To be a successful apartment syndicator/investor, you have to know the right lingo. I’ve compiled a list to help you navigate through this world and enjoy the many benefits of apartment syndication.


1. 1031 Exchange: Under Section 1031 of the Internal Revenue Code, like-kind property used in a trade or business or held as an investment can be exchanged tax-deferred. Under a fully qualified Section 1031 exchange, real estate is traded for other like-kind property. All capital gains taxes are deferred until the newly acquired real estate is disposed of in a taxable transaction. The underlying philosophy behind the deferral of capital gains taxes is that taxation should not occur as long as the original investment remains intact in the form of (like-kind) real estate.

2. Assumption Fee: This is the fee that a buyer pays the lender to take over the mortgage. It is often included in the closing costs with ~1% being common.

3. Capital Expenditure (CapEx): These are the funds used by a company to acquire or upgrade an asset. It should not be confused with operating expenses, which are short-term in nature. These expenditure are depreciated over the life of the asset.

4. Capitalization Rate (CAP): This is the rate of return on a real estate investment property based on the income that the property is expected to generate. When acquiring a property, a higher cap is preferred and vice-versa.

5. Cash-on-Cash Returns: This is the ratio of annual before-tax cash flow to the total amount of cash invested, expressed as a percentage. It is often used to evaluate the cash flow from an income-producing asset.

6. Debt Service Coverage Ratio (DSCR): This is a measure of the cash flow available to pay current debt obligations. The ratio states net operating income as a multiple of debt obligation due within one year, including interest, principal, sinking-fund and lease payments.

7. Defeasance: Allows the cancellation of a mortgage upon repayment of the loan through substitution of collateral.

8. Demographics: These are the characteristics of human population as defined by population size and density of regions, population growth rates, migration, vital statistics and their effect on socio-economic conditions.

9. Due Diligence: The process of examining a property, financial records, related document and procedures conducted by or for the potential lender or purchases to reduce risk.

10. Economies of Scale: Increased cost advantage associated with the increase in number of units.

11. Equity Multiplier: Represents the total cash distributions received from an investment in proportion to the total equity invested. Values less than 1 imply that an investor loses money while a value greater than 1 implies that the investment makes money.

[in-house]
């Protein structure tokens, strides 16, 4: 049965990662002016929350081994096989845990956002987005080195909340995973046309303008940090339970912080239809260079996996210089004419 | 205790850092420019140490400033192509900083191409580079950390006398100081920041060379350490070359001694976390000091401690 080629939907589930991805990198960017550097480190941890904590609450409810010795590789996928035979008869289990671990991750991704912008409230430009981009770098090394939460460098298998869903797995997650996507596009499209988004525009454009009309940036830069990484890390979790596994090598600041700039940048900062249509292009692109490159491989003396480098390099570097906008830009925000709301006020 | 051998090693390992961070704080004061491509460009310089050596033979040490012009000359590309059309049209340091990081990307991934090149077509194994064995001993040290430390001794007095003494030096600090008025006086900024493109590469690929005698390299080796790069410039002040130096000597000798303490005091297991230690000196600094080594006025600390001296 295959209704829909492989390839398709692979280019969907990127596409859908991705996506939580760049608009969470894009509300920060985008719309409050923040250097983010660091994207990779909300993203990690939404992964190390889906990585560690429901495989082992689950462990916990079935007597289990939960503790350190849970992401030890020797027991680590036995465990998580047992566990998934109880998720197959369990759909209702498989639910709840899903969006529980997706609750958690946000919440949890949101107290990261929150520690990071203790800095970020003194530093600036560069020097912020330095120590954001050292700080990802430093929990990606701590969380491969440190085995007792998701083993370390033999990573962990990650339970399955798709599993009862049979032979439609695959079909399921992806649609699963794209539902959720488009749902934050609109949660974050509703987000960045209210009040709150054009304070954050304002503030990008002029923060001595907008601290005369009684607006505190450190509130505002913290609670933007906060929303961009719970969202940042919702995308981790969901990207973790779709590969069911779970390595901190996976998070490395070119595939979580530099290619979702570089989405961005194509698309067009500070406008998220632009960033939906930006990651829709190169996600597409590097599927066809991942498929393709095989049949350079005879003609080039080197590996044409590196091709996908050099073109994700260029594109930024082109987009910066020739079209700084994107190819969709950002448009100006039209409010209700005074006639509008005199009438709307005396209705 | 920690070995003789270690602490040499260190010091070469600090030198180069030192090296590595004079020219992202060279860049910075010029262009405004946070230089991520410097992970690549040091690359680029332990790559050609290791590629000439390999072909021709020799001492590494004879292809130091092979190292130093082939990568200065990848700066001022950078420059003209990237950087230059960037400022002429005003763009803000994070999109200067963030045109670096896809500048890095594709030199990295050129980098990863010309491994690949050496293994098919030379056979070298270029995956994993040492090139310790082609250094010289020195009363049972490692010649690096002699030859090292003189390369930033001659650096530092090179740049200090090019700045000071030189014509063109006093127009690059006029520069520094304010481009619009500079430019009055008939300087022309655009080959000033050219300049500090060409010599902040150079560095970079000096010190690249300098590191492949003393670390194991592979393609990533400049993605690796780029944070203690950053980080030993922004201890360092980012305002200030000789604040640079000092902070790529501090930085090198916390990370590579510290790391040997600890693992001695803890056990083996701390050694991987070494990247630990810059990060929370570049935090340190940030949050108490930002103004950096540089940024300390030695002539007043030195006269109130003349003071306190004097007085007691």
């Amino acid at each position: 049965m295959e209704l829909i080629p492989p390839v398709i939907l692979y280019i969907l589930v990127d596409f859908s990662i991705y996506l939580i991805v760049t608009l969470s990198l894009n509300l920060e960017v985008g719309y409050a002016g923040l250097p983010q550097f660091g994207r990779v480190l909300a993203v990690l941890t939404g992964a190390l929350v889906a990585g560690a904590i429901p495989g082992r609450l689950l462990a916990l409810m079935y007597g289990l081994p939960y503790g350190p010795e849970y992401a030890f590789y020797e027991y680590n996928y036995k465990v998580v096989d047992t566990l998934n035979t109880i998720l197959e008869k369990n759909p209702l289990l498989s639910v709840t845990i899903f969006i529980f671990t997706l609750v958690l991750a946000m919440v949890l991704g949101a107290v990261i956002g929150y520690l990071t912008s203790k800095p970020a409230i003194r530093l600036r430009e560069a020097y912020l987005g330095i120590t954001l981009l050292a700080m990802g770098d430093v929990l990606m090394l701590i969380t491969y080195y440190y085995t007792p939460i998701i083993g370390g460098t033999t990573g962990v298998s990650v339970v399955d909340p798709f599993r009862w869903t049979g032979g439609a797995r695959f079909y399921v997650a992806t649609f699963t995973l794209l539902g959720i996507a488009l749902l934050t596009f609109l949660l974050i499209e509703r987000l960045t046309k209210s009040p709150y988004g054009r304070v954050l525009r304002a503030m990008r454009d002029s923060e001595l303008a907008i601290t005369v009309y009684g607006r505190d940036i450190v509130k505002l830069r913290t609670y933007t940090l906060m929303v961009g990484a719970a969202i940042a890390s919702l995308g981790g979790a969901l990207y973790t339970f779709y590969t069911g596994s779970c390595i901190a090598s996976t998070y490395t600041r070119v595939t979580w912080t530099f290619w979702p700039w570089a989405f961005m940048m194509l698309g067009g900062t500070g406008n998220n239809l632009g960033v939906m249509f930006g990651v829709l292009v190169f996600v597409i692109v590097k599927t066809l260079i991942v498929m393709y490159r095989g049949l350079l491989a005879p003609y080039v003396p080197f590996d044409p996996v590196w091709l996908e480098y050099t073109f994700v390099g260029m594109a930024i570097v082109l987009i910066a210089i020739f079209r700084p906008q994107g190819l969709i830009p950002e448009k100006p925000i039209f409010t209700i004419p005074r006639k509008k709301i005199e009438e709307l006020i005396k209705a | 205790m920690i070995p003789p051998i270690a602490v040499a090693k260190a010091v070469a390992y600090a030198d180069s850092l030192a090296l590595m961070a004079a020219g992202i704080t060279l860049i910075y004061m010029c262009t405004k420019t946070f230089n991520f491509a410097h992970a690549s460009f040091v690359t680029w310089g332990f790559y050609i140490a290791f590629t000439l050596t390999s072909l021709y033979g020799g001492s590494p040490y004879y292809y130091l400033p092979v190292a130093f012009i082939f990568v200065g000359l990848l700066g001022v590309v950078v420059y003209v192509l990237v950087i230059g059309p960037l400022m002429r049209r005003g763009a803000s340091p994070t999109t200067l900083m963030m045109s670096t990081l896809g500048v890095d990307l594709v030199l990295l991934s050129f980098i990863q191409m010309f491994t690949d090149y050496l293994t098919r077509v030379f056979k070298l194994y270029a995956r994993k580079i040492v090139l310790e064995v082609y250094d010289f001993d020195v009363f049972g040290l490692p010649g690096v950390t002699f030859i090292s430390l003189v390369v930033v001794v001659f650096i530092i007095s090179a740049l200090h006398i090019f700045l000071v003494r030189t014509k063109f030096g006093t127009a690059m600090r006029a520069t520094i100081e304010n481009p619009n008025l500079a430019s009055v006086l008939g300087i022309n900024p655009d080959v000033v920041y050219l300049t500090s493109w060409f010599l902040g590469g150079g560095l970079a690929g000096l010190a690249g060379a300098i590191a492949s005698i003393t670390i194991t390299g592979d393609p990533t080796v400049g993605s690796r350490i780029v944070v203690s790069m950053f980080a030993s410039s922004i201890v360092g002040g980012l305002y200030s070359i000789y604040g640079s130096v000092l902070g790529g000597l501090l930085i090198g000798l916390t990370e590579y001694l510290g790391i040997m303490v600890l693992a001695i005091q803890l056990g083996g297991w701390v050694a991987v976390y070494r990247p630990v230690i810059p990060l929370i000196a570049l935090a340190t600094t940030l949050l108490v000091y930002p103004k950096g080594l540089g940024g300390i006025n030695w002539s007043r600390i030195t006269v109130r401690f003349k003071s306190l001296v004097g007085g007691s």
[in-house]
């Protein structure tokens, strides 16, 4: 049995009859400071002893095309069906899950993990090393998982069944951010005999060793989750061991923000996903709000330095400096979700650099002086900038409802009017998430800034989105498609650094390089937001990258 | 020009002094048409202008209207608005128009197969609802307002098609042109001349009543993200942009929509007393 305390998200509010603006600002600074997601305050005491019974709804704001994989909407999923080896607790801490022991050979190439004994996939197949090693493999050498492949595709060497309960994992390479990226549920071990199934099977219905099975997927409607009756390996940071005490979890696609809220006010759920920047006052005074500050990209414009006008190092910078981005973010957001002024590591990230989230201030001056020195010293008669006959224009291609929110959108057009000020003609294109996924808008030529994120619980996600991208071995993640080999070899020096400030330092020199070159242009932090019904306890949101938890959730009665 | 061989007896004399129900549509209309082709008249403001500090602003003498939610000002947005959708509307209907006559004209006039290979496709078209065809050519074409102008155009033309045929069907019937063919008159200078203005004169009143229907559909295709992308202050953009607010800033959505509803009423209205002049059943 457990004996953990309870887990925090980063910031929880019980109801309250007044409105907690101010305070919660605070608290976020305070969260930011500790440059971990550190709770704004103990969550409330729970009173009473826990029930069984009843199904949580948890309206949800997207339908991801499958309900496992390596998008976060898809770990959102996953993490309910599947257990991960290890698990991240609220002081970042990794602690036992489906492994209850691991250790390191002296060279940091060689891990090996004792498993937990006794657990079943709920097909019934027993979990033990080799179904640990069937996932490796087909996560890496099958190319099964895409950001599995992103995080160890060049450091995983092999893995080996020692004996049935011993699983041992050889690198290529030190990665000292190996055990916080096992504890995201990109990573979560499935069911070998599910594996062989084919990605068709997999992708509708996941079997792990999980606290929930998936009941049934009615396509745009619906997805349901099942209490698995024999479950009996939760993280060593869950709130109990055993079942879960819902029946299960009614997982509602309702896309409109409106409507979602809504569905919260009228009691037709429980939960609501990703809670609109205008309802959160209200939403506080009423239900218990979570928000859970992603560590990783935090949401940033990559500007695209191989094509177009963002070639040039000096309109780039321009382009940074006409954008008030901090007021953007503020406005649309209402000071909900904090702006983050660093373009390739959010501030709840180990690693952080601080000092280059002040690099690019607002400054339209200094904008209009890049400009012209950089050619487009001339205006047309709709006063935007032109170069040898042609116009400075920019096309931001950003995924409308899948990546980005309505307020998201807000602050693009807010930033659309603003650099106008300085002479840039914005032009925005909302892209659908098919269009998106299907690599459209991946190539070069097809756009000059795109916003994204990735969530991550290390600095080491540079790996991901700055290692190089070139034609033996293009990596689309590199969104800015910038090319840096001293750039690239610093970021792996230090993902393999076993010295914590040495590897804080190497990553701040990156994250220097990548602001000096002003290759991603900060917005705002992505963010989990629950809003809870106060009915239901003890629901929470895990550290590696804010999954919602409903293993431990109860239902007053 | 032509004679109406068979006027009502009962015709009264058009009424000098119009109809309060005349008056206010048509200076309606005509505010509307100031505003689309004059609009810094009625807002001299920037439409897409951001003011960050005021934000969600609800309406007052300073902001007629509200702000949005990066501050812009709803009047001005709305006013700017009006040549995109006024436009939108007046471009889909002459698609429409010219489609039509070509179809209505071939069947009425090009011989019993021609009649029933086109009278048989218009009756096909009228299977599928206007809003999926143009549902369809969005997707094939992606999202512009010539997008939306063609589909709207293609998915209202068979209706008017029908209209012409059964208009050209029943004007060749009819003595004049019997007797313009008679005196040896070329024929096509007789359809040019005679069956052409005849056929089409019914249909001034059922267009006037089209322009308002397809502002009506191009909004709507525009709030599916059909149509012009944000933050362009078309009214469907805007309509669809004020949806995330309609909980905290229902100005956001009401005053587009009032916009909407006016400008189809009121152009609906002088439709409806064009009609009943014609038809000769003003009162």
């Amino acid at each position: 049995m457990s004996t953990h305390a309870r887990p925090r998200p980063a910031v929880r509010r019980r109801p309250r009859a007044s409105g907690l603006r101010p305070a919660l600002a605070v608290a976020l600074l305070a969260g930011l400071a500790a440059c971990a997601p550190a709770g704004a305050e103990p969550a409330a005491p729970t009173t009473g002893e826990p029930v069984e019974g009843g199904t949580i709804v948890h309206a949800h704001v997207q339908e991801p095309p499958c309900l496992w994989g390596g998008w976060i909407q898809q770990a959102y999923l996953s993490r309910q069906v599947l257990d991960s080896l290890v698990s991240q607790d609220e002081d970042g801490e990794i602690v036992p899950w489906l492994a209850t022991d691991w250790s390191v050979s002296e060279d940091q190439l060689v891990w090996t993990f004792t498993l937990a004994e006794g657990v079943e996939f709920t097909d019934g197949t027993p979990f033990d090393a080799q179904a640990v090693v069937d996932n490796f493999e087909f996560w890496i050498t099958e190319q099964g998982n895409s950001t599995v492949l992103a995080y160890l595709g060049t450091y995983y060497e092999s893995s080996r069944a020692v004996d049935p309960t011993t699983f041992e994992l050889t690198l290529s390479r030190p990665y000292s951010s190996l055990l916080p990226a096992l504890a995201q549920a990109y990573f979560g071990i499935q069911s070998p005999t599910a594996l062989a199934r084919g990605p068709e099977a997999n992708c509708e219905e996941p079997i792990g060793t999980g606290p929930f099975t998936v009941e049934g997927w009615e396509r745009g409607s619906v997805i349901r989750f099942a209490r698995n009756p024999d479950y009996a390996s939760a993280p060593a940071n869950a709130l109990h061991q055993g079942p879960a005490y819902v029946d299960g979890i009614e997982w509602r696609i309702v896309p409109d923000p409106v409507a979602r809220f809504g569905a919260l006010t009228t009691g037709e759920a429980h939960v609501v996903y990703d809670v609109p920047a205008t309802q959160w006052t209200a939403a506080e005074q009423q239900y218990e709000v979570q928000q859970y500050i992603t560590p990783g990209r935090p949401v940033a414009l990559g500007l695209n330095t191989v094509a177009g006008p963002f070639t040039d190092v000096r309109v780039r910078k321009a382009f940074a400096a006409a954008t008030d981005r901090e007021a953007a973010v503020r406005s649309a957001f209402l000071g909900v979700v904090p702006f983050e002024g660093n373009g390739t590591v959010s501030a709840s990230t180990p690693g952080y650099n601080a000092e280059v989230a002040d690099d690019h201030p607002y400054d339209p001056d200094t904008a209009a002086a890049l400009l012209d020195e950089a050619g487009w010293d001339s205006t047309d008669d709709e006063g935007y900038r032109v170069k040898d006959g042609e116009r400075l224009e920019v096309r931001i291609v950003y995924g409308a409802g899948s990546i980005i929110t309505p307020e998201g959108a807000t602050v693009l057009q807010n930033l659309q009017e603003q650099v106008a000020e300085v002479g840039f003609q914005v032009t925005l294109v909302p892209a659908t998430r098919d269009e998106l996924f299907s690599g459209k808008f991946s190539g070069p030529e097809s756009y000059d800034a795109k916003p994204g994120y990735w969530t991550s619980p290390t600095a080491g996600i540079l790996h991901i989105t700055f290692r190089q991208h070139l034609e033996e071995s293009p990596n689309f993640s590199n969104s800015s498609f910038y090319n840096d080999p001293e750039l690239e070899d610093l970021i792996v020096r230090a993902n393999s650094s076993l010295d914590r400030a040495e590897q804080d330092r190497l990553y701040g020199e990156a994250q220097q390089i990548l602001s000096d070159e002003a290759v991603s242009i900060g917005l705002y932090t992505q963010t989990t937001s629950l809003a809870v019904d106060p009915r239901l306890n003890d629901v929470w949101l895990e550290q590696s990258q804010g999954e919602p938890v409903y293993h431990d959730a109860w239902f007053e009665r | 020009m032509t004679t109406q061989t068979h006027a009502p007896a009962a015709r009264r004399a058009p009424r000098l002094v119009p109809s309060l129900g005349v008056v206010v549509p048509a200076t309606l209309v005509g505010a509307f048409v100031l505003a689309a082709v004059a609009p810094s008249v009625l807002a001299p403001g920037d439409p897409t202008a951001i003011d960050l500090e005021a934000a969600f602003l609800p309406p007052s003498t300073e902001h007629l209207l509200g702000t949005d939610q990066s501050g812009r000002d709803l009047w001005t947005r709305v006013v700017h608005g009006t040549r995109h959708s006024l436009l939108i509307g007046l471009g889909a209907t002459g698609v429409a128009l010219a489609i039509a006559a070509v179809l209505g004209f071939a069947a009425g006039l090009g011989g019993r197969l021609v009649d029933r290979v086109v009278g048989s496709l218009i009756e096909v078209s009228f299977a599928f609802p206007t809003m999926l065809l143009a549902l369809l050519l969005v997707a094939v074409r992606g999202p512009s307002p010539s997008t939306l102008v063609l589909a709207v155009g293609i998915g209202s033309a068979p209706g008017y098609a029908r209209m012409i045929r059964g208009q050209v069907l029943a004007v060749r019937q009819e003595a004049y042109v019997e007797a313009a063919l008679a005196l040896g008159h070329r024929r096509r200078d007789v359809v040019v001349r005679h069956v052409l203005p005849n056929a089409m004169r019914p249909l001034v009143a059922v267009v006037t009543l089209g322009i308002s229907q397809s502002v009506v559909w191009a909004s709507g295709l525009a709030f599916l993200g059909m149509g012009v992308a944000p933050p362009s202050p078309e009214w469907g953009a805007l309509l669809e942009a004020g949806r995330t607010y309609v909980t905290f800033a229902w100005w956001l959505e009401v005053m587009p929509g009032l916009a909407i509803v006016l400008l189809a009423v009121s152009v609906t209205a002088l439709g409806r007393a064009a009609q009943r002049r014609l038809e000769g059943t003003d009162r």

12. Forced Appreciation: The increase in value of an asset over time. It can happen naturally or it can be forced. Natural appreciation or market appreciation occurs when the demands for rental properties outweighs the supply available or because of changes in inflation and interest rates.

13. K-1 Tax Form: This allows the company to utilize a pass-through taxation which shifts the income tax liability from the entity earning the income to those who have a beneficial interest in it.

14. Internal Rate of Return (IRR): This is the discount rate at which the net present value (NPV) of a set of cash flows equals zero. It is the rate at which a real estate investment grows or shrinks. Often times, companies use an IRR of their past projects to develop a “hurdle” rate relative to which they judge future projects.

15. Metropolitan Statistical Area (MSA): Is a geographical region with a relatively high population density at its core and close economic ties throughout an area.

16. Net Operating Income (NOI): The annual income generated by an income-producing property after taking into account all income collected from operations and deducting all expenses incurred from operations.

17. Net Present Value (NPV): The sum of all future cash flows discounted to a present value and netted against the initial investment.

18. Operating Expense Ratio (OER) or Expense Ratio: The cost of operating a property in proportion to the income that the property generates. A general rule of thumb is 50% although this varies from property to property.

19. Preferred Return: This is the first claim on profits (promised to investors) until a target return has been achieved. This helps minimize the risk to investors and thus makes the investment more attractive.

20. Pro-forma: These are the projected financial results over a number of future years.

21. Promote: This refers to the “bonus” of sorts used to motivate the sponsor to exceed return expectations and reward them for their work in finding, managing and adding value to the property.

22. Ratio Utility Billing Systems (RUBS): A method of calculating a resident’s utility bill based on occupancy, apartment square footage, number of beds or some combination of factors.

23. Sensitivity Analysis: Also referred to as what-if or simulation analysis. This is a way to predict a certain outcome based on changing a number of variables. This is often used to showcase returns under a number of varied economic conditions, often times a downturn.

24. Syndicate: A team of individuals or companies that pool their resources in order to raise capital for a multifamily asset.

25. Value-Add: Used to describe a property that offers the opportunity to increase cash flows through renovations, rebranding and/or increase operational efficiencies.

26. Waterfall: A method for splitting profits amongst partners in a multifamily deal.